technology-defying human weakness) and the aural equivalent to rotten street speed (which, incidentally, is probably exactly what Fledermaus is referring to when he drones on that «I can't get it now, but I can get it»).
From Tromatic Reflexxions

6. The Fall: «Fall Sound»
… and they just keep coming. You can smell this song. «D-r-r-r-r-r-r-r! / You’ve just woken up to Fall sound-uh!» After driving his entire band and manager to mutiny on tour, «’80s reprobate» Mark E. Smith apparently just assembled some fresh meat along the way and, unruffled, stopped over in studios to seemingly effortlessly record monuments to attitude. Like this track, where he baits the former backing band he considered «TLC»—traitors, liars and cunts («thieving, lying cunts,» by some accounts). With a set of new and unfamiliar musicians behind him, Smith sticks it to his old band by giving us all a much-needed vitamin shot of that «F-f-f-fall sound-uh!». But then, as the man himself says, «If it's me and yer granny on bongos, it's the Fall.» Bless him. The world needs Mark E. Smith. 30 years into his career and at the age of 50, he still doesn’t let us down: «It’s a scream for help that’s desperate / But it’s tough luck!»
From Reformation Post TLC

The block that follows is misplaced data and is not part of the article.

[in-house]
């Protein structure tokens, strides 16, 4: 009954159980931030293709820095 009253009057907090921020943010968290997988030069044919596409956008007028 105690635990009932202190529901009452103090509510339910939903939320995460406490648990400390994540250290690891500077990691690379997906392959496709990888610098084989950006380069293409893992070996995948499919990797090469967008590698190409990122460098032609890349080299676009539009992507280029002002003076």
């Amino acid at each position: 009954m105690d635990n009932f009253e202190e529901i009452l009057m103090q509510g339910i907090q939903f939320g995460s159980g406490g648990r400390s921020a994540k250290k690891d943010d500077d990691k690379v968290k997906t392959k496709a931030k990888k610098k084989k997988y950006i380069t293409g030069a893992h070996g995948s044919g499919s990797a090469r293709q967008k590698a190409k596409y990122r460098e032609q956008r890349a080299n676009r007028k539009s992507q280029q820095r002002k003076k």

7. Grinderman: «When My Love Comes Down»
The aural equivalent to libido, up and down, half of Nick Cave & the Bad Seeds a.k.a. Grinderman’s «debut» album has several cool tracks on it, the obvious future pop culture reference being the driving, driven «No Pussy Blues». But «When My Love Comes Down» is the
embodiment of the frightfulness and terror of lust/love, and is probably the coolest love song lyric from the hand of Mr. Cave: «Your skin is like the falling snow / Your hair is like the rising sun / Your tongue is like a Kalashnikov / Or some other foreign gun»… (Reminds me of someone I used to know…)
From Grinderman

8. Yeah Yeah Yeahs: «Isis»
For fear of sounding like a bloody misery-guts, this is the kind of track that makes you want to dance, except no dance floor DJ will ever play it, either because a) it's not the kind of instantly recognisable hit self-conscious people need in order to dare venture onto the dance floor, or b) it's not the feelgood (or at the very least emotionally neutral) type of music DJs tend to believe are the only pieces of music fit to move your feet to. It’s an emotionally retarded situation that's emblematic of our times.
From «Is Is» EP

9. The Vandelles: «Lovely Weather»
They’re trying too hard to be cool when cool has to be effortless, but the glorious noise of this track is redeeming, and then some. And it doesn't hurt that the overall vibe is so damn sultry
From «The Vandelles» EP10. Times New Viking: «Teenage Lust!»